By performing this estimation of SNR a blind scan process may occur to select a candidate frequency (e.g., having a lowest SNR estimate) for transmission of audio content from a transceiver to a remote radio receiver. This may enable improved reception by the remote receiver, which may be a car stereo of a car in which the transceiver is located, e.g., in a portable media player.
In another aspect, the present invention includes a transceiver with a low noise amplifier (LNA) to amplify an incoming RF signal, a mixer to downconvert the RF signal to a second frequency signal, a digitizer to digitize the second frequency signal, and a processor to determine presence of a CM signal in the incoming RF signal at a candidate frequency without demodulation of the CM signal or a priori knowledge of the CM signal. In one implementation, the processor may be a DSP to perform a CORDIC operation to determine the calculated magnitude.
Implementations may take many different forms and may be included in an integrated circuit (IC) for use in a portable device such as a mobile station, portable media player or the like. Still further, embodiments may be implemented in machine-readable instructions stored in a tangible storage medium such as a volatile or non-volatile storage device.
In various embodiments, a radio receiver such as may be present in a transceiver including both receive and transmit functionality may perform a blind scanning method to scan a radio spectrum, such as an FM radio spectrum for the presence of signals. Embodiments may detect the presence of a modulated signal in noise without necessarily extracting, or having any prior knowledge of the modulated signal. In some implementations, a desired range of operation may be at a SNR level in the range of −20 to 0 decibels (dB).
A transceiver, for example, incorporated in a portable device such as a cellular telephone, MP3 player or other personal media player, may operate in a transmit mode to transmit locally to a corresponding radio, e.g., of a car in which the portable device is present. Because the transmitter of the transceiver must overpower signals received at an antenna of the car, which may boost incoming FM signals, the blind scan method may be used to detect the presence or non-presence of FM signals at a given frequency. Furthermore, because the receiver of the transceiver operates at attenuated power levels because it may be present inside the car and furthermore operates using a low power antenna (as compared to the car or other associated antenna), to provide for suitable transmission and audio fidelity using the car radio, a channel may be selected for local transmission from the transceiver to the car radio that does not include any signal information, even at very low levels (e.g., at levels of −10 dB SNR and even lower).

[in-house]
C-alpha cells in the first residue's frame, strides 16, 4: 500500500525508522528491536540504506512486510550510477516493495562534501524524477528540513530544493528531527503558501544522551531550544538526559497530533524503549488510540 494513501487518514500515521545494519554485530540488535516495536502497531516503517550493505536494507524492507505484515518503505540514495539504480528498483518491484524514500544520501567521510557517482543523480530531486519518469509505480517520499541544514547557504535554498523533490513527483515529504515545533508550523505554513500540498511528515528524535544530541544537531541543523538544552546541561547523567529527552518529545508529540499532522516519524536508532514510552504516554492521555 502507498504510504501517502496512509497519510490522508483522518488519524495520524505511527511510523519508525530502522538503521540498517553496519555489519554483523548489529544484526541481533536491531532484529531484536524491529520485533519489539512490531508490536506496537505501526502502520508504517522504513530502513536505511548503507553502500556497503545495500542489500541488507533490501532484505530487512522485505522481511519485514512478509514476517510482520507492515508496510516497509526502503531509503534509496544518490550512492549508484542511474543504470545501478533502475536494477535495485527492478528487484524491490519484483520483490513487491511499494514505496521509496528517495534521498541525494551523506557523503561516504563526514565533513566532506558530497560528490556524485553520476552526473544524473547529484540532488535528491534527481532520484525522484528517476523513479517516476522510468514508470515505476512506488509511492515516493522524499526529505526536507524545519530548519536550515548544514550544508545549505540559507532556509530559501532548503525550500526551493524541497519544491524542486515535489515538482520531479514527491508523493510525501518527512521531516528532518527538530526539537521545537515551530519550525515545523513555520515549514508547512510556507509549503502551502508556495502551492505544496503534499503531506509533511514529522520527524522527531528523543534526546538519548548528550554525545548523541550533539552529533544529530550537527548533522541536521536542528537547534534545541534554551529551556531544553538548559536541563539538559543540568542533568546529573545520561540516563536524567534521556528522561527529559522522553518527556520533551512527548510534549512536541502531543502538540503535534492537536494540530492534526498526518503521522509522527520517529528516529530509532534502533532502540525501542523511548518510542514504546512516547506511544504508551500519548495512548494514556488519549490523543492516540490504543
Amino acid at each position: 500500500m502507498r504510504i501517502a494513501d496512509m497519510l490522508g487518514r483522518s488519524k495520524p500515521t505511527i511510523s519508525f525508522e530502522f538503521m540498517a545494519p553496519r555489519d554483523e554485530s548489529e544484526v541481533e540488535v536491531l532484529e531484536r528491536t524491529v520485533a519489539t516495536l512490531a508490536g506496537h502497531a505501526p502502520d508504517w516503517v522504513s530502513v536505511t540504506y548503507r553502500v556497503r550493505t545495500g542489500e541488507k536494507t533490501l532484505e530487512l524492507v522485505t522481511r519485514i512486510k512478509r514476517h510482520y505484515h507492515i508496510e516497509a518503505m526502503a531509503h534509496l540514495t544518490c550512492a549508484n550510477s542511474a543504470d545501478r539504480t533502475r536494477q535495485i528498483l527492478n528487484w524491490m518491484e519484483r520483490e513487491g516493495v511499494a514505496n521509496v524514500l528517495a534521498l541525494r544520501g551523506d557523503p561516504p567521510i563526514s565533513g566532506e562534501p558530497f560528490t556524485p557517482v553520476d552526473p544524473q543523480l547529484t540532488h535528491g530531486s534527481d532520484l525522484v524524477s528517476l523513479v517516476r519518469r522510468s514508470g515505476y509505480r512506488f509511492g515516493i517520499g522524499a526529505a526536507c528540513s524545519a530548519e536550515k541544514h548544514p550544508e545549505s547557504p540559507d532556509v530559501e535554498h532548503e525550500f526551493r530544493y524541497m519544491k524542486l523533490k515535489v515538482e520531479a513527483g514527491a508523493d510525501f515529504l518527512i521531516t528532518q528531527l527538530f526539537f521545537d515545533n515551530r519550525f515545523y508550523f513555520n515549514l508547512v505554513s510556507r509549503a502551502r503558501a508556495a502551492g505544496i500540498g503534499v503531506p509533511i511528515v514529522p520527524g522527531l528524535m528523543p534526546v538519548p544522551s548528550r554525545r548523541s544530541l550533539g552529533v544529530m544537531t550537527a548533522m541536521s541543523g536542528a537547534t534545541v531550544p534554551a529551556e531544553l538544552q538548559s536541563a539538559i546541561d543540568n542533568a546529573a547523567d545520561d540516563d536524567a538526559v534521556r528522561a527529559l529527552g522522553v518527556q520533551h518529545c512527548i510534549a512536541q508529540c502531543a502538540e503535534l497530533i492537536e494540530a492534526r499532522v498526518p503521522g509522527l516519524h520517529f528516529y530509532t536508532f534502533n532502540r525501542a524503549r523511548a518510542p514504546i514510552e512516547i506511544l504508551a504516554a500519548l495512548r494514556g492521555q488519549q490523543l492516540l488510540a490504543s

In various embodiments, during operation of the transceiver, e.g., during a powering up or initiation of a FM transmit mode to provide local transmission of FM signals to a closely located receiver such as a car radio, a blind scan of the FM spectrum may be performed to find a suitable frequency for transmission. In some implementations, the method may be initiated by a host processor of the portable device although the scope of the present invention is not limited in this regard. For example, in other implementations the transceiver itself may be configured to initiate such a blind scan upon powering up or enabling of a FM transmit mode.
Referring now to
Referring still to
While the scope of the present invention is not limited in this regard, in various implementations different manners of processing the received signal may be effected to determine whether a valid FM signal is present at the candidate frequency. In some implementations an estimation may be performed on the RF signal. For example, a maximum likelihood estimator or a log likelihood estimator, or a moments analysis may be implemented to obtain an optimal estimate of signal amplitude for N number of samples at the candidate frequency.
Referring still to
Embodiments may be implemented in many different receivers, transceivers and so forth. In some implementations, a radio transceiver capable of both AM and FM receive modes as well as at least an FM transmit mode may implement embodiments of the present invention. Referring now to
The multimode transceiver 100 may be in only one of the modes at a time, however, other embodiments of the invention, the multimode transceiver may operate in two or more of the modes concurrently. In general, the multimode transceiver 100 may receive one or more of the following input source signals in accordance with some embodiments of the invention: a digital audio (called “DIN”), which is received through the digital audio interface 116; an incoming RF signal that is received from an external receive antenna 118; a digital audio band signal that is received from the digital audio interface 116; and left channel (called “LIN”) and right channel (called “RIN”) analog stereo channel signals that are received at input terminals 140 and 142, respectively.
Depending on the particular configuration of the multimode transceiver 10, the transceiver 100 is capable of mixing two or more of its input source signals together to generate one or more of the following output signals: an outgoing FM transmission signal to drive an external transmit antenna 160; left channel (called “LOUT”) and right channel (called “ROUT”) analog stereo signals that appear at output terminals 152 and 150, respectively; and a digital output signal (called “DOUT”) that is routed through the digital audio interface 116. The multimode transceiver 100 may also provide a low impedance RF transmission output signal (called “TXB”) at an output terminal 164 for purposes of driving a low impedance load.